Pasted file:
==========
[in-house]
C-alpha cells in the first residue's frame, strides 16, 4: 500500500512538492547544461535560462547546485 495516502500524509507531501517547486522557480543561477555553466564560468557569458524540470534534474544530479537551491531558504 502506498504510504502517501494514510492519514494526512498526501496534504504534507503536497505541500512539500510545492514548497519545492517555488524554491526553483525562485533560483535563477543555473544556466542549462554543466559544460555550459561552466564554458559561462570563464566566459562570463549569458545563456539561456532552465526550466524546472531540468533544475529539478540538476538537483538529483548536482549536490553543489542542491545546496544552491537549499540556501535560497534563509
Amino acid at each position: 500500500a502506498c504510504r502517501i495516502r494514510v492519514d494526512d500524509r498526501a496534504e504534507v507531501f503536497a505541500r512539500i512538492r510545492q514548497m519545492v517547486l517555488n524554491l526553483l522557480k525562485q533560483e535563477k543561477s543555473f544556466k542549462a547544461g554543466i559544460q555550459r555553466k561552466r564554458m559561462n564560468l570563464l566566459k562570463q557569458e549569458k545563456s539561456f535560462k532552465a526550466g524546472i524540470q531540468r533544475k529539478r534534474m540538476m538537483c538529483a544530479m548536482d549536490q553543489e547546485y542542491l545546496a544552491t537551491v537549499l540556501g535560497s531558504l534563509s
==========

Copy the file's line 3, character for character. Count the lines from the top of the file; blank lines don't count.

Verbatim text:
Amino acid at each position: 500500500a502506498c504510504r502517501i495516502r494514510v492519514d494526512d500524509r498526501a496534504e504534507v507531501f503536497a505541500r512539500i512538492r510545492q514548497m519545492v517547486l517555488n524554491l526553483l522557480k525562485q533560483e535563477k543561477s543555473f544556466k542549462a547544461g554543466i559544460q555550459r555553466k561552466r564554458m559561462n564560468l570563464l566566459k562570463q557569458e549569458k545563456s539561456f535560462k532552465a526550466g524546472i524540470q531540468r533544475k529539478r534534474m540538476m538537483c538529483a544530479m548536482d549536490q553543489e547546485y542542491l545546496a544552491t537551491v537549499l540556501g535560497s531558504l534563509s